Michigan Governor Jennifer Granholm has signed an executive order eliminating the Michigan Department of History, Arts Michigan Governor Executive Order 2009-36 and Libraries and thus cutting about $2 million in associated, annual costs from the 2010 budget. The order includes the following changes:

The Library of Michigan and state librarian will transfer to the Department of Education – eliminating the State Librarian job altogether. The Governor has proposed that the site of the 20 year old Library of Michigan be used for an innovative education and research center.

• The State archives, Michigan Historical Commission, the Mackinac Island State Park Commission and other programs will transfer to the Department of Natural Resources.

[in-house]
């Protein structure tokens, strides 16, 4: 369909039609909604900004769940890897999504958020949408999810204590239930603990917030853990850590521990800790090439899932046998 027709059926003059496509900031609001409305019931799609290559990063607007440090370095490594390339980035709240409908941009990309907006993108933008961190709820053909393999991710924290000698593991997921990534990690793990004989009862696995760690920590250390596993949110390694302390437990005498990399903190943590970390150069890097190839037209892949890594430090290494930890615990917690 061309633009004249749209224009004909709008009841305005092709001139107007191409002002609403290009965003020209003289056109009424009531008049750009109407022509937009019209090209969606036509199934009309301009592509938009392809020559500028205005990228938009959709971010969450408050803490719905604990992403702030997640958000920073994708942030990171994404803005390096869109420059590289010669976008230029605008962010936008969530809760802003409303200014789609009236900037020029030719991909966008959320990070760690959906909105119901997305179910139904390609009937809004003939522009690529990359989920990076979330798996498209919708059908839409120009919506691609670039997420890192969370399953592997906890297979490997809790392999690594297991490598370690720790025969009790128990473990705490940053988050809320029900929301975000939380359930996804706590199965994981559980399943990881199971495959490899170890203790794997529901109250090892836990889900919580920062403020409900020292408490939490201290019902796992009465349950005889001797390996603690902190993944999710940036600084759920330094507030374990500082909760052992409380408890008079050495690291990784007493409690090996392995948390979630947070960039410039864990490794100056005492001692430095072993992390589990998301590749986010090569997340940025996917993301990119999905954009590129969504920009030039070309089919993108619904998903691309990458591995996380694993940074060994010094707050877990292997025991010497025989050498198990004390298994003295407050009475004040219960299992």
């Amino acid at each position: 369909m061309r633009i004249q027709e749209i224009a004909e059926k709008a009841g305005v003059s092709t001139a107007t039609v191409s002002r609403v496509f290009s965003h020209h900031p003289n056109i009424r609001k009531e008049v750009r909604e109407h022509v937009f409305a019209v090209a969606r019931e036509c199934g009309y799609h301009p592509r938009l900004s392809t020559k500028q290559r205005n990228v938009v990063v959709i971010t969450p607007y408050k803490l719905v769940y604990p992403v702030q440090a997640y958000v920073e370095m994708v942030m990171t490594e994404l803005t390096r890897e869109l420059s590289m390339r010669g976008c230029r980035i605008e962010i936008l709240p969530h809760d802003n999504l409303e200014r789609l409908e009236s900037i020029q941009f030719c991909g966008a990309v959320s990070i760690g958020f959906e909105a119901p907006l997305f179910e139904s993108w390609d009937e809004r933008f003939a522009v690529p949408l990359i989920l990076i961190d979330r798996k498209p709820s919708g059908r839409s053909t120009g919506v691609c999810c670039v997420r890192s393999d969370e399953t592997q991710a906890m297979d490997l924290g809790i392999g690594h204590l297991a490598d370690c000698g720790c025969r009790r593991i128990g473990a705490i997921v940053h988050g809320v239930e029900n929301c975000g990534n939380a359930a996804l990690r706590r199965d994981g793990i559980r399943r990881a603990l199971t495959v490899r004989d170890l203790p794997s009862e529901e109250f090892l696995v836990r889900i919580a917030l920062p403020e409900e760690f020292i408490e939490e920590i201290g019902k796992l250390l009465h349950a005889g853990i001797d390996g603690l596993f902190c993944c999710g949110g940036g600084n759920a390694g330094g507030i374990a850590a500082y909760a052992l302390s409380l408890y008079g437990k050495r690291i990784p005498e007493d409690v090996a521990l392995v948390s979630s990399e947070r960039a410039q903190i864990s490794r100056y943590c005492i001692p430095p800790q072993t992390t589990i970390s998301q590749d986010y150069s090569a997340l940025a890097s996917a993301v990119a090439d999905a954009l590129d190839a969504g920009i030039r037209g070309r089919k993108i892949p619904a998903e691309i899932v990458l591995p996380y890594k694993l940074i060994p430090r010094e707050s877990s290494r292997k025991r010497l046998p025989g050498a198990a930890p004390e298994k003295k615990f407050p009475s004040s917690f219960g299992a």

• The State Historic Preservation Review Board transfers to the Michigan State Housing Development Authority.

Click here to see the 26 page Executive Order No. 2009-36.

Read the July 14 Library Journal article about the cut.

This is the one of the biggest recession hits thus far for genealogists. The Library of Michigan is one of the most technologically advanced of all state libraries – and it’s tremendously important to genealogists. The state legislature has 60 days to approve or disapprove the executive order. If this library is to be saved, the congress folks will have to be convinced to find a way of saving it.

Thanks to Homer T. for the heads-up on this.

So Sad to See Sam Weller’s Bookstore Go…